Recycling is the process of transforming waste into materials that can be reused, and it is one of the main ways that we can all help to protect the Earth. Recycling unwanted materials also reduces your own carbon footprint helping you to go green. By 2035, the UK Government has promised to reach its target of recycling 65% of all municipal waste. This is one of the many strategies the government has put into place in order to be net zero by 2050.
But why should we recycle? Will recycling protect our natural resources?
We are very close to running out of our natural resources. We are losing our forests due to deforestation to keep up with our need for wood and paper, and replanting isn’t keeping up with the amount of trees that have been already and are continuing to be cut down. It takes roughly 40 years for a newly planted tree to grow large enough to be of use. Recycling removes the need to cut any further trees down, as materials are reused.
Most of the metals used, unless stated that they are already recycled, have been mined. Due to our increased need for metal, there are many mines that are nearing depletion of their ore reserves.
One of the biggest contributors to global warming are fossil fuels. The demand for these fuels is incredibly high and there is a continued need for them in order to produce plastic. There is also a potential for us to run out of these. If we recycled our plastic waste, we would have less need for fossil fuels and there would be less pollution from harmful hydrocarbons.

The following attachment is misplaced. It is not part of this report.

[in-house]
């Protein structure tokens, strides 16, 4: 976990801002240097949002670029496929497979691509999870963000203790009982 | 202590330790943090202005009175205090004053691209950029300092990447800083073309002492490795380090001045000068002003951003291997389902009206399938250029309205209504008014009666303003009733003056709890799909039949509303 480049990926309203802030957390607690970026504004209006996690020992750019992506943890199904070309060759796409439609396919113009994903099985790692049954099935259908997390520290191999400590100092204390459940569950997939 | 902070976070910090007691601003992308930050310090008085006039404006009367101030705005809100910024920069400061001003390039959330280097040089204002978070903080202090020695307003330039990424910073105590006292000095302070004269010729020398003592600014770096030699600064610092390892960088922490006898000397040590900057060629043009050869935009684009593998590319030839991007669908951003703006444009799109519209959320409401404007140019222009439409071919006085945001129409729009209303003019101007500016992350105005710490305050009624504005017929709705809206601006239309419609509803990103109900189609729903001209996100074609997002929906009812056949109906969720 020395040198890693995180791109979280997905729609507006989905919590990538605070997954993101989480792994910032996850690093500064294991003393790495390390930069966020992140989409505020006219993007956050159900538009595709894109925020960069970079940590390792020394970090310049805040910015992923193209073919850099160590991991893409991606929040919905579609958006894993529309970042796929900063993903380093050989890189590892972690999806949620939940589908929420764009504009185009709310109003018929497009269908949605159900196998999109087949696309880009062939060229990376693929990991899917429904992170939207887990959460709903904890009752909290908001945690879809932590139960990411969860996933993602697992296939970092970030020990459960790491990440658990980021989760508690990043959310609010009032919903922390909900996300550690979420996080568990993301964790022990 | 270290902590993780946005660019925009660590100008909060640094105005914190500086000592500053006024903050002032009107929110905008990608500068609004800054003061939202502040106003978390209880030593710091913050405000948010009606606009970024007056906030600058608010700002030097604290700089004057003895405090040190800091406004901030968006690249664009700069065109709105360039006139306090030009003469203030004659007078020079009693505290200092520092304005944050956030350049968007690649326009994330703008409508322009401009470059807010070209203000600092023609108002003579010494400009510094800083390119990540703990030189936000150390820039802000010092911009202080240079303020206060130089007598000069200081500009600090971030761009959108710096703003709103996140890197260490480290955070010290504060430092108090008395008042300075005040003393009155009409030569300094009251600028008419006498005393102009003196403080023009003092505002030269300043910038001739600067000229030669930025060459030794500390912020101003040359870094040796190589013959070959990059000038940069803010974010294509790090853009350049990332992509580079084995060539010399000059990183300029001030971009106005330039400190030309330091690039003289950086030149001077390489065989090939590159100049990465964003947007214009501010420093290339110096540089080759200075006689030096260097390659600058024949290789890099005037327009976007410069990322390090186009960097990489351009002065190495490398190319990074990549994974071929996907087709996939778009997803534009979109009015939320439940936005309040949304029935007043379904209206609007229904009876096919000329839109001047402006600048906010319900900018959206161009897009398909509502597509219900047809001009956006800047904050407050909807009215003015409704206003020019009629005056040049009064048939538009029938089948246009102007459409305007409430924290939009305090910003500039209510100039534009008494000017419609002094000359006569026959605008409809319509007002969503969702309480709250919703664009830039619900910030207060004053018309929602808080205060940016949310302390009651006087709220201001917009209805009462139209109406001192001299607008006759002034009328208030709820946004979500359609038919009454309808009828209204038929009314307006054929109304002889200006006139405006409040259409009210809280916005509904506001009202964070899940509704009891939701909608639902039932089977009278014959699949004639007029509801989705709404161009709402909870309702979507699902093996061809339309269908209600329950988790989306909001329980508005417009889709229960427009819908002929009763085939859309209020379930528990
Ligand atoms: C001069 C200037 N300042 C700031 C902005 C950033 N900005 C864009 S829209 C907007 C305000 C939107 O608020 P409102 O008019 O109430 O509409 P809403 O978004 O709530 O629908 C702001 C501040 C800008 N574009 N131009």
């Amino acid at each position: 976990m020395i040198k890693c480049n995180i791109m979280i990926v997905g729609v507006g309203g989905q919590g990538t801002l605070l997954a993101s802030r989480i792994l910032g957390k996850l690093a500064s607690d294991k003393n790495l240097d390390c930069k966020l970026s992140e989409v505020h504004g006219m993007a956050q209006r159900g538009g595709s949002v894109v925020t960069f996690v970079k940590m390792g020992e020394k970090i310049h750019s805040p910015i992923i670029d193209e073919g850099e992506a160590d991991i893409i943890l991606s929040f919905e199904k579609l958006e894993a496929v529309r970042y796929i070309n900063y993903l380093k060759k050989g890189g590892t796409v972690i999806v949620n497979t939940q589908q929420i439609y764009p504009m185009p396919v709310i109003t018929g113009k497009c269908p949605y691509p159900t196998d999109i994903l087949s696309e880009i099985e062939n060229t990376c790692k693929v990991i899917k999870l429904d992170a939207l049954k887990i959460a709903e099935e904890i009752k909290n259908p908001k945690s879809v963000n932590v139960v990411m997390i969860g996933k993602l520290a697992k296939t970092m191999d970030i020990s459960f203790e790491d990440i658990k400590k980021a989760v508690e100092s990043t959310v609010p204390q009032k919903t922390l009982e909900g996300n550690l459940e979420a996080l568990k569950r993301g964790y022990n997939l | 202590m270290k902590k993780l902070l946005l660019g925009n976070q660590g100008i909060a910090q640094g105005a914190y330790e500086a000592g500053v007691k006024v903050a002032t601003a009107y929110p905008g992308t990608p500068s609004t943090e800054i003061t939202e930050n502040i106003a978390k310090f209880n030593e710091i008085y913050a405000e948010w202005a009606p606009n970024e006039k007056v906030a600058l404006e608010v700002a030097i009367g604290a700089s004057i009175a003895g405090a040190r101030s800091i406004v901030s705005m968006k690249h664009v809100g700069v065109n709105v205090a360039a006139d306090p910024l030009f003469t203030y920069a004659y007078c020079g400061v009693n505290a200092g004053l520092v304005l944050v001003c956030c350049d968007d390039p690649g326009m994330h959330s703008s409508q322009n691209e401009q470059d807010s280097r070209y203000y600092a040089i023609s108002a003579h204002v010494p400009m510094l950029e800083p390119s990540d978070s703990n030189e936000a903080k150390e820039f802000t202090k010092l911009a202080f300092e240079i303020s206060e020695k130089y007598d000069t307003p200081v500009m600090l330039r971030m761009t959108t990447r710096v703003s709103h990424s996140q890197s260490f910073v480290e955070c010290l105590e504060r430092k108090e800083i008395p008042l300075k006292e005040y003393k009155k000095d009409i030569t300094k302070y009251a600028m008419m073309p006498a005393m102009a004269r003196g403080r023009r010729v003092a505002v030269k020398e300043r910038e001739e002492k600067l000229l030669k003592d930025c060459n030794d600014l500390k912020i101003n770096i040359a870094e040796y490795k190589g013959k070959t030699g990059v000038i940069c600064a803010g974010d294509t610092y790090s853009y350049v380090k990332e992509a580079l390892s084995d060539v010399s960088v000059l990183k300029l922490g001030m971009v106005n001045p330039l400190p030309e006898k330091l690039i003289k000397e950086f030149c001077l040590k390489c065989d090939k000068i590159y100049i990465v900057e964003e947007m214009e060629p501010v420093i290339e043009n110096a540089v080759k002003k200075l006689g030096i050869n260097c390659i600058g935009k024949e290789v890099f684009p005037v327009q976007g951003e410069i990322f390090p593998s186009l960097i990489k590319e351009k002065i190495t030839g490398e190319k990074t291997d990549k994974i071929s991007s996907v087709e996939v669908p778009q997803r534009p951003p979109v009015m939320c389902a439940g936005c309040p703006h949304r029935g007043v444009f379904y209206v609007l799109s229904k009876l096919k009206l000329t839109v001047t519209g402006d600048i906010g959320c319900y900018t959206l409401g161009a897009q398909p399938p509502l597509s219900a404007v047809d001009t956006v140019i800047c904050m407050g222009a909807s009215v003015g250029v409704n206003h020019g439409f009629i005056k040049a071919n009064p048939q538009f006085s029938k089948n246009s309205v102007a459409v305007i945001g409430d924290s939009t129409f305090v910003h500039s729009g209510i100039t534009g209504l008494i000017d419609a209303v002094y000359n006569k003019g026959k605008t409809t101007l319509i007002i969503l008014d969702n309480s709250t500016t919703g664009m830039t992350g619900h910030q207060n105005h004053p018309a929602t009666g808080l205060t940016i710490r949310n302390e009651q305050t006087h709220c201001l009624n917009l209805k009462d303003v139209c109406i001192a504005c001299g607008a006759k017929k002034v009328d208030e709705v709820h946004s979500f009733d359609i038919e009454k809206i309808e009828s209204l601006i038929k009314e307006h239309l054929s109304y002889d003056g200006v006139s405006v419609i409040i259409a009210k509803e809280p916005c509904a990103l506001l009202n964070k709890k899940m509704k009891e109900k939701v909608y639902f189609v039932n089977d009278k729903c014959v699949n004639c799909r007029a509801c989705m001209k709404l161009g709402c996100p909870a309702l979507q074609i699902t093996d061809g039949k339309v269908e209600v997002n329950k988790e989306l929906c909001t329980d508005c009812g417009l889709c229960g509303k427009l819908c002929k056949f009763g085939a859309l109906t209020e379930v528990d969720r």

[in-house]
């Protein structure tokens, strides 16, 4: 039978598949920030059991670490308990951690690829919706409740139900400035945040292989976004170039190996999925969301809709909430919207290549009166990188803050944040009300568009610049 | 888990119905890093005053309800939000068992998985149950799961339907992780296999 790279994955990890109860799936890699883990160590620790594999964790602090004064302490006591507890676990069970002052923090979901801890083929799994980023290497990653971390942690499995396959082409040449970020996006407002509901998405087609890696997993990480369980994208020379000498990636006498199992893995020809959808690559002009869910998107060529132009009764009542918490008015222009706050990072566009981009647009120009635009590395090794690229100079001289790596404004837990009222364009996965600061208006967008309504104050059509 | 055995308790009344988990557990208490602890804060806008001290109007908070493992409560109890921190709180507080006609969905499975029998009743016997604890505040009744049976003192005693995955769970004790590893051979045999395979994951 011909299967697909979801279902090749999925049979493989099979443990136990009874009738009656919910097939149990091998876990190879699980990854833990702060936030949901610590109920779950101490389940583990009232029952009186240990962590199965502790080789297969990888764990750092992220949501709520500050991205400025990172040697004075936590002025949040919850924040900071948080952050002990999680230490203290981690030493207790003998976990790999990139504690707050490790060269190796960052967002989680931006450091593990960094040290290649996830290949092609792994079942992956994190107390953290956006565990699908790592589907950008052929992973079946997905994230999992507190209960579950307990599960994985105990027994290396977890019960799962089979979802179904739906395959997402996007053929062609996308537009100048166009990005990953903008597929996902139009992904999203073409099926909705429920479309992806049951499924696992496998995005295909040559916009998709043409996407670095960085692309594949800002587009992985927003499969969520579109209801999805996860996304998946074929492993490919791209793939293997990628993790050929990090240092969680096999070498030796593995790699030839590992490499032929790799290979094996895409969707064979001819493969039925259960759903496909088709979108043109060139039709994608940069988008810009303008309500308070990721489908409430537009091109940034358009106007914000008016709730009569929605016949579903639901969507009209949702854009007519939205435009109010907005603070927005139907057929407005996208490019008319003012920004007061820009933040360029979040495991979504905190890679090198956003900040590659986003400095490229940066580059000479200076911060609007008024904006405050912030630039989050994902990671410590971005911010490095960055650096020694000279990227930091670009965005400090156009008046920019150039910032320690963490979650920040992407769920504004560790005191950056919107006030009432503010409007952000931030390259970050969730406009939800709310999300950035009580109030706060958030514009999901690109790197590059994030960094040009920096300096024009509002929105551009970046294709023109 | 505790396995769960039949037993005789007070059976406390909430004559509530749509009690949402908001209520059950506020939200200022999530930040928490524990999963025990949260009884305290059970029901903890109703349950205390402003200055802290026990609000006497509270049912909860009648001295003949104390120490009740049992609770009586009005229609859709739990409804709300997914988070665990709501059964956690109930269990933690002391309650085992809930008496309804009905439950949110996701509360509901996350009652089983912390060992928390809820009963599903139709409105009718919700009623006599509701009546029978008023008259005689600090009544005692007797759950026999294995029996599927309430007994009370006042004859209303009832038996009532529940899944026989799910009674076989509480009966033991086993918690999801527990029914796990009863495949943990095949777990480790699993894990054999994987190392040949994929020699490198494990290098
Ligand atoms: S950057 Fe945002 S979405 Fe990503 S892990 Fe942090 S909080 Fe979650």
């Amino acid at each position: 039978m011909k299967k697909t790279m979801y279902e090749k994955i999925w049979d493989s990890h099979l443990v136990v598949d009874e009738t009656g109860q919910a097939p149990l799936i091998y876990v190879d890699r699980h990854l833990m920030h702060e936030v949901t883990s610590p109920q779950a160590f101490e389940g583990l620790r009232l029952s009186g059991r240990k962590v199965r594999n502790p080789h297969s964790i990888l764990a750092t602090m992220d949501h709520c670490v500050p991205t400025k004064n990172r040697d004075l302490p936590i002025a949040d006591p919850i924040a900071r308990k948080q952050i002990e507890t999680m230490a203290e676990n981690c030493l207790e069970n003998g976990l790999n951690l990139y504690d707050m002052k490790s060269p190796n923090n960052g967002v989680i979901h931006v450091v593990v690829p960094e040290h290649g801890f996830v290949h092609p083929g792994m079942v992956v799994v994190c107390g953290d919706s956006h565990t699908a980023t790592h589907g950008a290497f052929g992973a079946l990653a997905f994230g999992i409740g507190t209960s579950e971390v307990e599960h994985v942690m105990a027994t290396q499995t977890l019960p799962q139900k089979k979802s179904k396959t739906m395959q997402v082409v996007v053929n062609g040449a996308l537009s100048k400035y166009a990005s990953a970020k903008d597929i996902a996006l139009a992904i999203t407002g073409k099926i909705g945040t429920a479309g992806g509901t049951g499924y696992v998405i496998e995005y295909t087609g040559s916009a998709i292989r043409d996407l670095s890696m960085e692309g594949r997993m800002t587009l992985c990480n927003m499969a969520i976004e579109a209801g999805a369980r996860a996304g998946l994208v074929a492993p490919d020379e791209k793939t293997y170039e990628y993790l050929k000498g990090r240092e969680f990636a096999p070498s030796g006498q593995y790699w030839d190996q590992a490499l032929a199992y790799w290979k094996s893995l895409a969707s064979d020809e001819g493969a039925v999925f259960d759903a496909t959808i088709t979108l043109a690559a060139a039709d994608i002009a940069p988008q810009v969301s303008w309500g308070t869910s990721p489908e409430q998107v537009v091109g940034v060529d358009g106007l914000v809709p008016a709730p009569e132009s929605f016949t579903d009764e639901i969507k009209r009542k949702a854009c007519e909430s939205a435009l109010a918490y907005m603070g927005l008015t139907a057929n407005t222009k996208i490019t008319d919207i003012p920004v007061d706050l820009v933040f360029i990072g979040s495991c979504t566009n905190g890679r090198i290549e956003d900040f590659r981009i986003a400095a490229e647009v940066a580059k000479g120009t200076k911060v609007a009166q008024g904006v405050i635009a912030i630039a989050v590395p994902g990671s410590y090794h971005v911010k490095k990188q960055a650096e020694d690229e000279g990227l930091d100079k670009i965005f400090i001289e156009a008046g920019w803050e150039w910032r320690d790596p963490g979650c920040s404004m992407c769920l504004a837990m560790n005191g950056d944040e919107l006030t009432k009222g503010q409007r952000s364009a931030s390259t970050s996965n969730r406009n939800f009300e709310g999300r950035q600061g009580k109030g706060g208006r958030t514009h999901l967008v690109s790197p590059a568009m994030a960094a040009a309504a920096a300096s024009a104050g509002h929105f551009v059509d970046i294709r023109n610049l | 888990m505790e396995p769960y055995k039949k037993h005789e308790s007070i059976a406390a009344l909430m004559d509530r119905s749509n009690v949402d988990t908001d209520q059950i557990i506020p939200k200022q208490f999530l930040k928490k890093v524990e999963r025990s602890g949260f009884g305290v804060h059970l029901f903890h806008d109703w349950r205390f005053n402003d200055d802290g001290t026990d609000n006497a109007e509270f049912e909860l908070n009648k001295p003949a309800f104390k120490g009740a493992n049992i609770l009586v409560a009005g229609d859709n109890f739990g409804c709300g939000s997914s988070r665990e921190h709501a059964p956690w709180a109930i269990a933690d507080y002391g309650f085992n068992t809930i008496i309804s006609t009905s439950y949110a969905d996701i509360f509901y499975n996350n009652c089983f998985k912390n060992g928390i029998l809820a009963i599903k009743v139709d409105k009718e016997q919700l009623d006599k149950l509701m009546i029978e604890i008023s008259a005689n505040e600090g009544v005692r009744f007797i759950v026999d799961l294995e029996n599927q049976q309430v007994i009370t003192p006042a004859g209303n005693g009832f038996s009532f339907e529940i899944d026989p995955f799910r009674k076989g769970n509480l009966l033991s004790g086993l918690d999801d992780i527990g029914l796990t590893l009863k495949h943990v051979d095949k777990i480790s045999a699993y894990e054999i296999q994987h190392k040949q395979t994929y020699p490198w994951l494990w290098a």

Will recycling help to lower our GHG emissions?
In 2021, the UK’s greenhouse gas (GHG) emissions reached 424.5 million tonnes of carbon dioxide equivalent (Mt Co2e). Many of the UK’s GHGs come from households as well as from the energy, manufacturing and transport sectors. If both industrial and domestic waste is recycled instead of disposed of as waste these emissions will lower in percentage leading to the UK having a much lower input into global warming.
At just 30% capacity, recycling will remove a large amount of GHG emissions, which will be equivalent to that of 30,000 cars being taken off the road.
If we choose to recycle, the material will be used again. Recycling emits less emissions when compared to sourcing and obtaining new materials to make the same product.
Will recycling save energy?
The disposal of waste doesn’t just lead to higher emissions but also a higher loss of energy, as more energy is needed to resource the materials that we have lost to landfills or incineration. If we used recycled paper instead of cutting down trees to make new materials, we would save 40% less energy. If we recycle our steel products, such as cans, we can save up to 70% of the energy needed to mine for the iron needed to create the metal alloy we use in our everyday packaging. Aluminium is also a resource we regularly use that is mined. Aluminium when recycled and reused to make new materials is one of the highest energy saving materials, as 95% of energy is saved. If sourced naturally, aluminium is first mined as bauxite and then it has to go through several, high energy consuming processes to become the aluminium we use as kitchen foil and cans.
In regards to glass, one bottle alone when recycled saves enough energy to power a 100 watt lightbulb for roughly four hours. If you use the greener option, an LED lightbulb, this will run for longer as they use less energy.